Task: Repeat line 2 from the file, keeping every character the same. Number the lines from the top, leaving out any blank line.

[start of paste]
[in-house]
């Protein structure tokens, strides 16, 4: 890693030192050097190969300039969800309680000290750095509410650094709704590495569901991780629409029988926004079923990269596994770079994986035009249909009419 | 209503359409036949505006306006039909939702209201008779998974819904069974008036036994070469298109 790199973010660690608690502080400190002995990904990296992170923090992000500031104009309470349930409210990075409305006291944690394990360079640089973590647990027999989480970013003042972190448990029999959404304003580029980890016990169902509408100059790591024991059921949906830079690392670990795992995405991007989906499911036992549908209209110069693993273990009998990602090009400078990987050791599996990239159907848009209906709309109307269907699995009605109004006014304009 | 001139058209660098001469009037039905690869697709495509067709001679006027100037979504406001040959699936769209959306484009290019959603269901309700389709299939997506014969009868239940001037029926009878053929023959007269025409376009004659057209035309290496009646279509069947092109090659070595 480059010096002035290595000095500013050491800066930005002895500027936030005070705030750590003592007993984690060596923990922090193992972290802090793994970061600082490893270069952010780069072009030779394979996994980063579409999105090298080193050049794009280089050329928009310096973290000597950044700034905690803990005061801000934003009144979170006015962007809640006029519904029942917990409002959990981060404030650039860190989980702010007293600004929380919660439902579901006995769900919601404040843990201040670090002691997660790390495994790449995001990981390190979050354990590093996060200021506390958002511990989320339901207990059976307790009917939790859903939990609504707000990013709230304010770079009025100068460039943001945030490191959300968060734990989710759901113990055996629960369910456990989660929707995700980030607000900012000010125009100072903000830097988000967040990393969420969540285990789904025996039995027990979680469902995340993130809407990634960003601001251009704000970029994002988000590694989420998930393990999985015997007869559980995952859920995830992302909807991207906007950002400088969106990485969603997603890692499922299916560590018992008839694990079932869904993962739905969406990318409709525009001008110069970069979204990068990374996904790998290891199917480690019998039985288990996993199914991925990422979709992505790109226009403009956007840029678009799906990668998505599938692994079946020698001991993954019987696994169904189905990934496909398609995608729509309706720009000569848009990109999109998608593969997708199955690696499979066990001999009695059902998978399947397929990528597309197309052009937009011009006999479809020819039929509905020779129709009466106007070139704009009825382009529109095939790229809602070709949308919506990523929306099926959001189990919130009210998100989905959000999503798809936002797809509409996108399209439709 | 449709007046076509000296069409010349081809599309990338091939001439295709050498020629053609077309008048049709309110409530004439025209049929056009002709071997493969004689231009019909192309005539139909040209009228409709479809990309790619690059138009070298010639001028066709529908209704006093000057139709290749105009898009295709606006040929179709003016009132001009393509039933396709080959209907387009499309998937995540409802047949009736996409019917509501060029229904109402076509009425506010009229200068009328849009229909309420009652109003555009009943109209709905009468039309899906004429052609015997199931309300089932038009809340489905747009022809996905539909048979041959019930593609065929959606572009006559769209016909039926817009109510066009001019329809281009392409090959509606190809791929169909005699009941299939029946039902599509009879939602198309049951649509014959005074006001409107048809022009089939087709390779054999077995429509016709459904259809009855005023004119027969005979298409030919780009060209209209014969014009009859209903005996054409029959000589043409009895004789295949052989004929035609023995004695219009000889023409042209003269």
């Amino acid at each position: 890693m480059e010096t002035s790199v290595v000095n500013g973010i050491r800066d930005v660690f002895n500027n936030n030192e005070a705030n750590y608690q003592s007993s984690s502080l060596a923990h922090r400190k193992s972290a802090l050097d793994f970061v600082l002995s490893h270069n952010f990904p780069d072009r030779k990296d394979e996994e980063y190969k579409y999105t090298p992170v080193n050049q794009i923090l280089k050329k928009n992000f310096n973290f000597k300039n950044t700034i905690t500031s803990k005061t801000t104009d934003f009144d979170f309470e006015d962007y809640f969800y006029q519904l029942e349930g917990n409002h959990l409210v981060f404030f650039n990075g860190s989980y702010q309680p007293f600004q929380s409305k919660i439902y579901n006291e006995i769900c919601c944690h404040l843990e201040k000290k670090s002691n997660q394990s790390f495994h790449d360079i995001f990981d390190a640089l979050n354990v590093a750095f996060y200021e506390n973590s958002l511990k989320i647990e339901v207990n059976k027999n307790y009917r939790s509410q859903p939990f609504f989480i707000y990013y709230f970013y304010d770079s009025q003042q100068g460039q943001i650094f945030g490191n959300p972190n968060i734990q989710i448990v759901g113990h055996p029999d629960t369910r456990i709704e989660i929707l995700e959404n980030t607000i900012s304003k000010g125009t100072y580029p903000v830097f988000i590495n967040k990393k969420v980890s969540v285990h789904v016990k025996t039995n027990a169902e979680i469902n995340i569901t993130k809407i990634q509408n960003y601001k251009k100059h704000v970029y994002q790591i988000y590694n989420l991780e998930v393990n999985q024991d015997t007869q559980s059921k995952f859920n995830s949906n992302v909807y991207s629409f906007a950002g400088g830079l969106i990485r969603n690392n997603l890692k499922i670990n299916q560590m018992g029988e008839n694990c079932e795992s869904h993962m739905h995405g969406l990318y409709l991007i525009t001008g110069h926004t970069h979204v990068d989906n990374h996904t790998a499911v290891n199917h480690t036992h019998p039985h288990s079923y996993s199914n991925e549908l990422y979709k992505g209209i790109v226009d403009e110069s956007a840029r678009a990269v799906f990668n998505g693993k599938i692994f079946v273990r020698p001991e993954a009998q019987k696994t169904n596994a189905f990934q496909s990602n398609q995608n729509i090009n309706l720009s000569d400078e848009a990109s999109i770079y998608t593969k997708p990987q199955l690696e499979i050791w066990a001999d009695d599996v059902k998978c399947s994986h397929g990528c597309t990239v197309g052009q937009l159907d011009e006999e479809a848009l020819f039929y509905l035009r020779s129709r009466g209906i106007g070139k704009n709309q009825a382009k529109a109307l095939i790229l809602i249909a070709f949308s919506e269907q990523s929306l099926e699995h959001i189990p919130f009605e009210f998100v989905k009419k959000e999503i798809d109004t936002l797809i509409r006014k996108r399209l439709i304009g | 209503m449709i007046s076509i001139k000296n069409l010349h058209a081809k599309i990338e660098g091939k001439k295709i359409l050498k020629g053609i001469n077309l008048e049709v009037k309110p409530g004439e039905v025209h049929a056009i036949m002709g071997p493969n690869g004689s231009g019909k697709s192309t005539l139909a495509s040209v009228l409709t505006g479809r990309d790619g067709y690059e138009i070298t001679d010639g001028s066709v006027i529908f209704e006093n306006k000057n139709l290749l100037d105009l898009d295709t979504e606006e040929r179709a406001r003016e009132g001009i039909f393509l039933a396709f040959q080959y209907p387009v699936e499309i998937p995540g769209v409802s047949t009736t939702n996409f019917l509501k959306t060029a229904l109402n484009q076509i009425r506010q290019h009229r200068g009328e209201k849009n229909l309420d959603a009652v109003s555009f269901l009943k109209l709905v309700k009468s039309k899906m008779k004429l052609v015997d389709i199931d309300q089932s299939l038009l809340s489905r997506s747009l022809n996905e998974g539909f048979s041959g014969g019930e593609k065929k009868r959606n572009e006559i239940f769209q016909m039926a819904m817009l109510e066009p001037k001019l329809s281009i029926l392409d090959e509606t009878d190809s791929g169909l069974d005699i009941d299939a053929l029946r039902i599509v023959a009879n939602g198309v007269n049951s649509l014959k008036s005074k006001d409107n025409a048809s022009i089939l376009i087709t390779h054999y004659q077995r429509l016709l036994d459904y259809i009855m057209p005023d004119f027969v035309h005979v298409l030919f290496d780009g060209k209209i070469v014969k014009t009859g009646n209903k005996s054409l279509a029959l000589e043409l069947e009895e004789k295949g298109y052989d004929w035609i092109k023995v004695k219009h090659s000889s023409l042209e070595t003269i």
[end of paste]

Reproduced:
């Protein structure tokens, strides 16, 4: 890693030192050097190969300039969800309680000290750095509410650094709704590495569901991780629409029988926004079923990269596994770079994986035009249909009419 | 209503359409036949505006306006039909939702209201008779998974819904069974008036036994070469298109 790199973010660690608690502080400190002995990904990296992170923090992000500031104009309470349930409210990075409305006291944690394990360079640089973590647990027999989480970013003042972190448990029999959404304003580029980890016990169902509408100059790591024991059921949906830079690392670990795992995405991007989906499911036992549908209209110069693993273990009998990602090009400078990987050791599996990239159907848009209906709309109307269907699995009605109004006014304009 | 001139058209660098001469009037039905690869697709495509067709001679006027100037979504406001040959699936769209959306484009290019959603269901309700389709299939997506014969009868239940001037029926009878053929023959007269025409376009004659057209035309290496009646279509069947092109090659070595 480059010096002035290595000095500013050491800066930005002895500027936030005070705030750590003592007993984690060596923990922090193992972290802090793994970061600082490893270069952010780069072009030779394979996994980063579409999105090298080193050049794009280089050329928009310096973290000597950044700034905690803990005061801000934003009144979170006015962007809640006029519904029942917990409002959990981060404030650039860190989980702010007293600004929380919660439902579901006995769900919601404040843990201040670090002691997660790390495994790449995001990981390190979050354990590093996060200021506390958002511990989320339901207990059976307790009917939790859903939990609504707000990013709230304010770079009025100068460039943001945030490191959300968060734990989710759901113990055996629960369910456990989660929707995700980030607000900012000010125009100072903000830097988000967040990393969420969540285990789904025996039995027990979680469902995340993130809407990634960003601001251009704000970029994002988000590694989420998930393990999985015997007869559980995952859920995830992302909807991207906007950002400088969106990485969603997603890692499922299916560590018992008839694990079932869904993962739905969406990318409709525009001008110069970069979204990068990374996904790998290891199917480690019998039985288990996993199914991925990422979709992505790109226009403009956007840029678009799906990668998505599938692994079946020698001991993954019987696994169904189905990934496909398609995608729509309706720009000569848009990109999109998608593969997708199955690696499979066990001999009695059902998978399947397929990528597309197309052009937009011009006999479809020819039929509905020779129709009466106007070139704009009825382009529109095939790229809602070709949308919506990523929306099926959001189990919130009210998100989905959000999503798809936002797809509409996108399209439709 | 449709007046076509000296069409010349081809599309990338091939001439295709050498020629053609077309008048049709309110409530004439025209049929056009002709071997493969004689231009019909192309005539139909040209009228409709479809990309790619690059138009070298010639001028066709529908209704006093000057139709290749105009898009295709606006040929179709003016009132001009393509039933396709080959209907387009499309998937995540409802047949009736996409019917509501060029229904109402076509009425506010009229200068009328849009229909309420009652109003555009009943109209709905009468039309899906004429052609015997199931309300089932038009809340489905747009022809996905539909048979041959019930593609065929959606572009006559769209016909039926817009109510066009001019329809281009392409090959509606190809791929169909005699009941299939029946039902599509009879939602198309049951649509014959005074006001409107048809022009089939087709390779054999077995429509016709459904259809009855005023004119027969005979298409030919780009060209209209014969014009009859209903005996054409029959000589043409009895004789295949052989004929035609023995004695219009000889023409042209003269």